Cultured meat, grown in a bioreactor rather than in the field, could be one of the big food trends of the decade. But it’s relying on technology built around the multiplication of yeast and bacteria cells, not animal tissue — and Unicorn Biotechnologies wants to change that with new equipment designed with mass food production in mind. It has just raised $3.2 million to turn its prototype bioreactor into a commercial product.
While we’ve heard about new cultured meat companies and funding rounds with frankly incredible frequency (this one happened as I was writing this!), there are fundamental questions about whether this method of growing meat can scale. The simple fact is that animals like cows are raised in huge environments that are mostly empty or filled with hay; every ounce of cultured meat goes through an expensive and complex machine that probably wasn’t designed to do these things in the first place.
“Most biomanufacturing systems are designed and optimized to produce bacteria (enzyme production) or yeast (brewer beer) or are focused on producing by-products of animal cells (vaccines), not the animal cells themselves,” said the co-founder and CEO. from Unicorn Bio, Jack Reid. “Using this legacy hardware to grow meat requires re-engineering the cells. Our core approach and conviction is that it is actually easier, and ultimately better, to design new hardware systems intended to promote growth around cells, rather than trying to fit those cells into existing engineering systems.”
Of course, it’s not like these big money companies are just buying things off the shelf. But the industry is moving fast and critics have pointed out that even the most optimistic numbers pale in comparison to the traditional meat industry. If they want to change the world, they will need to replace more than 1% of beef.
Unicorn aims to change that with automation and modularity built with scalability in mind from the start.
“Today, one of the biggest challenges in biomanufacturing is the optimization of bioprocesses. It can take years – or even decades – to scale a bioprocess to large-scale bioreactors (imagine steel tanks the size of a small house),” Reid said. Unicorn’s modular approach uses many smaller systems operating in parallel; smaller volumes are easier to control and also easier to add or subtract to meet demand or replace others.
Reid also claims a higher level of automation for his machines – which, to be clear, are still in the prototype stage. But bioreactors have been found very recently only in biotechnology and pharmaceutical labs and are not exactly designed for easy operation and customization.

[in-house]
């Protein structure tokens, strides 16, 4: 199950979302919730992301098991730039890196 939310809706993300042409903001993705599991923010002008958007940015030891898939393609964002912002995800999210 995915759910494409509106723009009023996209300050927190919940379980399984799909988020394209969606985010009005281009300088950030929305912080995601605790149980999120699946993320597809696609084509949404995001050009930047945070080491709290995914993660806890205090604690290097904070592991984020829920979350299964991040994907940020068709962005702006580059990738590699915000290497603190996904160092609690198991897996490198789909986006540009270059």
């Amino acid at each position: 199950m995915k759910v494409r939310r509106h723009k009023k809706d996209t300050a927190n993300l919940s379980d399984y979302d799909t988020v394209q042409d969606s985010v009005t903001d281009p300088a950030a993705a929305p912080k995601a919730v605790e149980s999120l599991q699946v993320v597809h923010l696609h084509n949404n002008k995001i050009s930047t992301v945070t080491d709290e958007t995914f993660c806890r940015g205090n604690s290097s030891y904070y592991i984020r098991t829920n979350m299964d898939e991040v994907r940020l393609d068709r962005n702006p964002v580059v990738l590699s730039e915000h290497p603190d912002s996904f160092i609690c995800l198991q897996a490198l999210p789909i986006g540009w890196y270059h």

“We are creating an end-to-end automated system. To operate it, you don’t need a Ph.D., you simply need to ‘plug in’ your starting ingredients, select the product you’re growing and let the system take care of the rest,” he said. While there will almost certainly be a little more to it than that, the system will use integrated sensors, machine learning and industrial automation technology for this purpose. Some of it can already be found in the innovations of other cultured meat startups, but it’s a rapidly evolving industry.
Ultimately, Unicorn doesn’t want to make meat, but to act as an enabler for others in the industry.
While the potential for cultured meat is enormous (to reduce greenhouse gas emissions, animal suffering and increase food security in our rapidly changing climate), this will only be realized if innovative technologies are made available to all participants. that establish this field”. said Reid.
If a company has discovered a great cell line or growth method, but isn’t an expert in bioreactor engineering or nutrient flow, it can configure Unicorn hardware as it grows, rather than repurposing technology from a different era.
Reid took issue with some of the more outspoken critics of cultured meat’s potential, but said it’s true that with today’s (ie yesterday’s) technology we cannot achieve the volumes necessary to make an impact on ethics and the environment. fundamental issues for raising animals for slaughter. Innovation is needed to make the least impact.
The $3.2 million seed round is expected to help boost Unicorn; was led by Acequia Capital, with the participation of SOSV, Marinya Capital, Alumni Ventures, C3, CULT Food Science and others. They’ve already spent some money to hire some and are looking to provide a proof-of-concept scale machine capable of producing kilograms of cells by the end of the year. Pilot projects with partners may start at this time or in early 2023.
“While much work remains to be done,” Reid said, “we remain convinced that sustained innovation at the intersection of bioprocess biology, engineering and automation will continue to unlock tangible technologies to help the cultured meat ecosystem reach its full potential. ”.